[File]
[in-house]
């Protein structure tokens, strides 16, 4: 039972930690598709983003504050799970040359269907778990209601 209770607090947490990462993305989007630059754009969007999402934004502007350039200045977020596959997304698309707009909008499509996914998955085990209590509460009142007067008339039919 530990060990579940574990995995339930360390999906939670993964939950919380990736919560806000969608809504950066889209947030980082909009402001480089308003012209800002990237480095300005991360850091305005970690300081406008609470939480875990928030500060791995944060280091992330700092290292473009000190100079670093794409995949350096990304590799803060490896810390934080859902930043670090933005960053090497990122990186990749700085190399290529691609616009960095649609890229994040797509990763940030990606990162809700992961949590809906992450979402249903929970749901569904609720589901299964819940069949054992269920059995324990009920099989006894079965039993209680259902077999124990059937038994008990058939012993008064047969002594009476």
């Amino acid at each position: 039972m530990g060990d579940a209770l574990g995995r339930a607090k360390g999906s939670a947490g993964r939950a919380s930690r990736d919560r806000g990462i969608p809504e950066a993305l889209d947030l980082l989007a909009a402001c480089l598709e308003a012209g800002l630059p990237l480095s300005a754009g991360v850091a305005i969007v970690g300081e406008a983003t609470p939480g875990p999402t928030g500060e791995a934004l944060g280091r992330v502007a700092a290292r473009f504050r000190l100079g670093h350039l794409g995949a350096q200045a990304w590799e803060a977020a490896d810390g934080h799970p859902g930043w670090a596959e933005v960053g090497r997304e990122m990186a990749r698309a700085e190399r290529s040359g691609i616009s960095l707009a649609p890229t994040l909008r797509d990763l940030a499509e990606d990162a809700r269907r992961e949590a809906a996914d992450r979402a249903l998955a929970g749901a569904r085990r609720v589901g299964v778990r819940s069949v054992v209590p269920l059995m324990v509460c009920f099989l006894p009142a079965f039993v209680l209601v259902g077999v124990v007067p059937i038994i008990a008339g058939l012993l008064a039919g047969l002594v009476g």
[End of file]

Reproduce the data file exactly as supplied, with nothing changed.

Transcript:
[in-house]
């Protein structure tokens, strides 16, 4: 039972930690598709983003504050799970040359269907778990209601 209770607090947490990462993305989007630059754009969007999402934004502007350039200045977020596959997304698309707009909008499509996914998955085990209590509460009142007067008339039919 530990060990579940574990995995339930360390999906939670993964939950919380990736919560806000969608809504950066889209947030980082909009402001480089308003012209800002990237480095300005991360850091305005970690300081406008609470939480875990928030500060791995944060280091992330700092290292473009000190100079670093794409995949350096990304590799803060490896810390934080859902930043670090933005960053090497990122990186990749700085190399290529691609616009960095649609890229994040797509990763940030990606990162809700992961949590809906992450979402249903929970749901569904609720589901299964819940069949054992269920059995324990009920099989006894079965039993209680259902077999124990059937038994008990058939012993008064047969002594009476």
């Amino acid at each position: 039972m530990g060990d579940a209770l574990g995995r339930a607090k360390g999906s939670a947490g993964r939950a919380s930690r990736d919560r806000g990462i969608p809504e950066a993305l889209d947030l980082l989007a909009a402001c480089l598709e308003a012209g800002l630059p990237l480095s300005a754009g991360v850091a305005i969007v970690g300081e406008a983003t609470p939480g875990p999402t928030g500060e791995a934004l944060g280091r992330v502007a700092a290292r473009f504050r000190l100079g670093h350039l794409g995949a350096q200045a990304w590799e803060a977020a490896d810390g934080h799970p859902g930043w670090a596959e933005v960053g090497r997304e990122m990186a990749r698309a700085e190399r290529s040359g691609i616009s960095l707009a649609p890229t994040l909008r797509d990763l940030a499509e990606d990162a809700r269907r992961e949590a809906a996914d992450r979402a249903l998955a929970g749901a569904r085990r609720v589901g299964v778990r819940s069949v054992v209590p269920l059995m324990v509460c009920f099989l006894p009142a079965f039993v209680l209601v259902g077999v124990v007067p059937i038994i008990a008339g058939l012993l008064a039919g047969l002594v009476g």